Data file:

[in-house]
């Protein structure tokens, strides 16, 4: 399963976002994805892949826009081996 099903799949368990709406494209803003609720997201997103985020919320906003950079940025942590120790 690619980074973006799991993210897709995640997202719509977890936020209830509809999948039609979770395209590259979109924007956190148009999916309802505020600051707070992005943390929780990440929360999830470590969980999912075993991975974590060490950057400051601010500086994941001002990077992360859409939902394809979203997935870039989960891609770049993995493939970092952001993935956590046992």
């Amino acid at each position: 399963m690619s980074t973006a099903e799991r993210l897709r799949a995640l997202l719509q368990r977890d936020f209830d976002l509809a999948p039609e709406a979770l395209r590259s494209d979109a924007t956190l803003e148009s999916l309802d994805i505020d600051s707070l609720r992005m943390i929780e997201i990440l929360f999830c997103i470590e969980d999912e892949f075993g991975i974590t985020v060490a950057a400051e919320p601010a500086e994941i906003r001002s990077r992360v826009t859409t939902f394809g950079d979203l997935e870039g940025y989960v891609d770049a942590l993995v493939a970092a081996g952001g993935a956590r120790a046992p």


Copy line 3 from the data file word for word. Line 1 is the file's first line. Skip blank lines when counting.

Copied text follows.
């Amino acid at each position: 399963m690619s980074t973006a099903e799991r993210l897709r799949a995640l997202l719509q368990r977890d936020f209830d976002l509809a999948p039609e709406a979770l395209r590259s494209d979109a924007t956190l803003e148009s999916l309802d994805i505020d600051s707070l609720r992005m943390i929780e997201i990440l929360f999830c997103i470590e969980d999912e892949f075993g991975i974590t985020v060490a950057a400051e919320p601010a500086e994941i906003r001002s990077r992360v826009t859409t939902f394809g950079d979203l997935e870039g940025y989960v891609d770049a942590l993995v493939a970092a081996g952001g993935a956590r120790a046992p």